On the run-in to the climb, Remco was sitting dutifully in second-position in the peloton, looking incredibly fresh, and eliminating any chance he would be caught out, which is key in the narrow and steep Sormano.
Once the climbing began, Fuglsang’s Astana team shot to the front and ramped up the pace, immediately shedding contenders like Max Schachmann (and my favorite bet at +2500 coming into the day) and Mathieu van der Poel.
Schachmann gets popped from the lead group with 51.4km while doing pushing out around 400 watts. While he got dropped early, this decision to meter his effort was the reason he was able to overtake the mass of riders in front of him and become the lone chaser behind the lead group in the finale. He would go on to finish 7th despite being hit by a rogue car on the course and breaking his collarbone.
Van der Poel is suffering in last wheel right after this and gets dropped immediately a few moments later. This was likely a big goal of Astana’s surge, as this is the climbers’ best chance of dropping the bigger van der Poel before the lumpy, but not crushingly steep finishing circuit.
By the top of the climb, George Bennett is drilling the pace to ensure none of the dropped riders catch back on, our final section of seven potential victors is established 50km from the line.
Side note: notice that Carapaz, present on the far left in the previous photo, has been dropped by this point. This doesn’t speak well of his form two weeks prior to the Tour’s first mountain stage.
Vincenzo Nibali unleashed a blistering-fast descent off the climb on Lake Como’s notoriously windy and narrow roads. The attack was an impressive display of world-class bike handling and kept any chasers from latching back on after being dropped on the Sormano. On the other hand, it was too far from the final two climbs to pose any real threat and the increased pace saw Remco lose to contact with the group and then fly off a bridge and break his pelvis after hitting a guardrail while trying to chase back on.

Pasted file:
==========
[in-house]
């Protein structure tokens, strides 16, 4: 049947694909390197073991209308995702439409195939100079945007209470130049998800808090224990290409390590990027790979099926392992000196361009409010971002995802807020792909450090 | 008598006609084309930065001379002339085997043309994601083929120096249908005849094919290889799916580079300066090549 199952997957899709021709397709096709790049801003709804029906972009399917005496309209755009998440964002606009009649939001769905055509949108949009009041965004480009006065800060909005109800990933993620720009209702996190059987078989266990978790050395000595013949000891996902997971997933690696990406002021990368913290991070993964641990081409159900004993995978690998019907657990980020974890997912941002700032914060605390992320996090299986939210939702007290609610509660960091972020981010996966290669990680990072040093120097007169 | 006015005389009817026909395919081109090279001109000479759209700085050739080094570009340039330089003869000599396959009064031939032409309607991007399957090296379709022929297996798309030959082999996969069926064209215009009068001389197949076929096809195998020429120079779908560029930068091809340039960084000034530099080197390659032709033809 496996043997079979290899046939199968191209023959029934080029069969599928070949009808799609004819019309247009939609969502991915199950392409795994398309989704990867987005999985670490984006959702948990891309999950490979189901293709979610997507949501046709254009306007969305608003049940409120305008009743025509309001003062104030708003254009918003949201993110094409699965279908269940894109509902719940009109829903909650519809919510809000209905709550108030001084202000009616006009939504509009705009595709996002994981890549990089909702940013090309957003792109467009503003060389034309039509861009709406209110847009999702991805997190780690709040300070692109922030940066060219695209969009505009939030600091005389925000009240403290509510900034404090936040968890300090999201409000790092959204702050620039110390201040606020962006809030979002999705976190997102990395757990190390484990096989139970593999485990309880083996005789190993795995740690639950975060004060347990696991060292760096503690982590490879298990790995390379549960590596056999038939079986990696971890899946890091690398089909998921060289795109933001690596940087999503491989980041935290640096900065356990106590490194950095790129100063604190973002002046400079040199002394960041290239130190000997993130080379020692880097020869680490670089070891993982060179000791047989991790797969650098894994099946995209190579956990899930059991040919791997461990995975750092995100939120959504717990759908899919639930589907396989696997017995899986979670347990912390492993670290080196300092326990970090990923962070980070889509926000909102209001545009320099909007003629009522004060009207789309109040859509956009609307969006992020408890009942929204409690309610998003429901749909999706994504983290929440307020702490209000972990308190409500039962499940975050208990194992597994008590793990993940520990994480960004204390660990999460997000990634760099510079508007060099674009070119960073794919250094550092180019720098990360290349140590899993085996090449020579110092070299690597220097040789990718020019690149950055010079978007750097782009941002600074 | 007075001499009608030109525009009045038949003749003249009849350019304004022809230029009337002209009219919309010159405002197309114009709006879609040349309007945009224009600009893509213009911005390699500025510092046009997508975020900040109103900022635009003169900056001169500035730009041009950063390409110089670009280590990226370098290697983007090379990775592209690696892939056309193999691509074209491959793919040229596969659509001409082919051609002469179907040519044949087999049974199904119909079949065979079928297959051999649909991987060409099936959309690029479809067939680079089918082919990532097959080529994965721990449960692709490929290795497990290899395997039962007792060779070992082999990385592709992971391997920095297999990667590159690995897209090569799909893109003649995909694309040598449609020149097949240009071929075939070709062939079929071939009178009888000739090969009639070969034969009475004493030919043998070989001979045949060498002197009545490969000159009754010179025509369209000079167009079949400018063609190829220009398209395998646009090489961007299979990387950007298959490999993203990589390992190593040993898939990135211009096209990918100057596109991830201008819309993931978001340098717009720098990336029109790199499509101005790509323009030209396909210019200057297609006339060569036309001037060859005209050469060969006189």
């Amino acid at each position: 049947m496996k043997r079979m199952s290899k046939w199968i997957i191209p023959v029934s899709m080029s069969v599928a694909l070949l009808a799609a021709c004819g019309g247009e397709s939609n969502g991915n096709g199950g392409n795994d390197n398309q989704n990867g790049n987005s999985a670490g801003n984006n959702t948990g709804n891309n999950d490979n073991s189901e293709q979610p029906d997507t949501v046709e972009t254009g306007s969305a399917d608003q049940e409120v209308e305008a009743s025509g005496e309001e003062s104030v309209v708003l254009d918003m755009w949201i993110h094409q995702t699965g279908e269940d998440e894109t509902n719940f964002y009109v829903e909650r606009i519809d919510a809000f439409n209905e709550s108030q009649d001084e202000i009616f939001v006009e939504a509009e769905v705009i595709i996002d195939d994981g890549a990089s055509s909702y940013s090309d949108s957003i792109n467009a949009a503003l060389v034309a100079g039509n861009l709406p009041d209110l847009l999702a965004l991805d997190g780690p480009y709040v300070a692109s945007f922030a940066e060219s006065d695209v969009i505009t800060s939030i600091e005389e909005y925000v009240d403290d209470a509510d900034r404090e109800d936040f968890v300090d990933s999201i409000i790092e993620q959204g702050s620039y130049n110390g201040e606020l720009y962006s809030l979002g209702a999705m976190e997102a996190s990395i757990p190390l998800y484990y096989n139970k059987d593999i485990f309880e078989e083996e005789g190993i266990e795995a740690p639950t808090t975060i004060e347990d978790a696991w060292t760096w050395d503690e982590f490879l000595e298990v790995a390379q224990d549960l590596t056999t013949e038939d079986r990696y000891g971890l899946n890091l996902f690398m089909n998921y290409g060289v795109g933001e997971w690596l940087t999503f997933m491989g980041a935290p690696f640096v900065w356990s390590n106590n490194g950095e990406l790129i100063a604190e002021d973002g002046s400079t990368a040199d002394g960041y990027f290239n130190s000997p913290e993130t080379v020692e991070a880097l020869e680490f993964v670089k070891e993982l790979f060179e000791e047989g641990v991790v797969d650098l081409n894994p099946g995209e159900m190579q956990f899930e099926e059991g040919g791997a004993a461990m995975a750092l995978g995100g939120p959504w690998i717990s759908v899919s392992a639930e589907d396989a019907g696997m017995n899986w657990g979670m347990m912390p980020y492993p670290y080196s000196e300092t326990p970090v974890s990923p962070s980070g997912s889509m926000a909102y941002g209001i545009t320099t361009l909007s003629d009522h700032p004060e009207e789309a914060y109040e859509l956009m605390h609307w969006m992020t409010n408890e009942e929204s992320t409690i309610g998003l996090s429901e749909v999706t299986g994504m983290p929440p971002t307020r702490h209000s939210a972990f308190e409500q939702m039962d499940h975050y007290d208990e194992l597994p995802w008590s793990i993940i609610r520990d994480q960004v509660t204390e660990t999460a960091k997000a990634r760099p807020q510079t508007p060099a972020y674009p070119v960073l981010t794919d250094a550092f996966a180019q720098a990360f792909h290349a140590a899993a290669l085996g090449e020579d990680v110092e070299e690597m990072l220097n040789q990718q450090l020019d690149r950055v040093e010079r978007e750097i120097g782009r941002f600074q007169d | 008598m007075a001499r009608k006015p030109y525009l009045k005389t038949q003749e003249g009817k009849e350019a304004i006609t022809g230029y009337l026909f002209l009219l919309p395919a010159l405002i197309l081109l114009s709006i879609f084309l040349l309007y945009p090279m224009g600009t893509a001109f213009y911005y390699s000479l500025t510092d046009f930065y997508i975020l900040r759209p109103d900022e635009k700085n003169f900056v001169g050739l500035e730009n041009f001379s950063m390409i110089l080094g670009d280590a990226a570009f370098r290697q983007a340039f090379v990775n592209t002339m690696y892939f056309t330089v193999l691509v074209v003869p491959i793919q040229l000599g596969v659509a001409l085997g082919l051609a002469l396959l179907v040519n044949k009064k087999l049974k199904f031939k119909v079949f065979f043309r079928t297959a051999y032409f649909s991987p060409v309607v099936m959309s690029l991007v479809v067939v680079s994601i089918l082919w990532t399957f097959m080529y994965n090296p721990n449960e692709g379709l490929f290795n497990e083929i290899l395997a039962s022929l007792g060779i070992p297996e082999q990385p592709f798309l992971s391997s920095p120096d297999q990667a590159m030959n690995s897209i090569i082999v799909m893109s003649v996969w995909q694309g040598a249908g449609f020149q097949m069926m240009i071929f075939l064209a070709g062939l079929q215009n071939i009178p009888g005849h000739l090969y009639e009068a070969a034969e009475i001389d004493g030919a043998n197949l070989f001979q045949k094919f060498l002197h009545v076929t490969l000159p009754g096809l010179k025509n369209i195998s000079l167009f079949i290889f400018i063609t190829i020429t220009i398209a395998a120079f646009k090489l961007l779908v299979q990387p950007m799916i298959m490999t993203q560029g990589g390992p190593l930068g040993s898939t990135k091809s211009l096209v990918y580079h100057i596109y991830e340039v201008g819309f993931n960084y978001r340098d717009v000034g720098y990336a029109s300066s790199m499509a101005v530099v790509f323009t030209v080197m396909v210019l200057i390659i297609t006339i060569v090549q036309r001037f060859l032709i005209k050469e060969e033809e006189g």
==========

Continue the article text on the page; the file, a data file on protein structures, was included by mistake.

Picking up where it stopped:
The seven-man group became six after the loss of Remco, and Trek appeared to hold the advantage by having three out of the six riders in the lead group (including the 2019 winner Mollema and 2017/15 winner Nibali).
However, with just under 20km to-go, Fuglsang shed the entire Trek trio with a single attack.
Shortly after, Bennett’s chances seriously diminished after Fuglsang’s teammate Vlasov bridged up to join the leading duo.
A little over 10-km later, on the final climb, Bennett unleashes what he hoped would be the winning move, and he does succeed in distancing Vlasov, but Fuglsang follows him easily before launching his own winning move a kilometer later.
The moment Bennett sits back down in the saddle after standing up to respond to Fuglsang’s acceleration, the race is over and Fuglsang is on his way to his second monument win in as many years.
Fuglsang is in incredible shape and should be Astana’s team leader at the upcoming Tour de France, instead of the seemingly off-form Miguel Angel Lopez.
It is highly disappointing to see Remco’s impressive run-up results ended by a brutal and unnecessary crash. I was looking forward to seeing how he fared at the upcoming Giro and we may have to wait a while to see him in top form again.
Second-place is a massive result for George Bennett and shows he has more to offer Jumbo than his current, super-domestique role.
I’ve talked about van der Poel being off his form from the 2019 season, but his tenth-place finish here is incredibly impressive for a rider much more suited for flatter terrain (he is 10kg heavier than race-winner Fuglsang). With the indication is form is building, watch for him in the flatter northern-classics in October.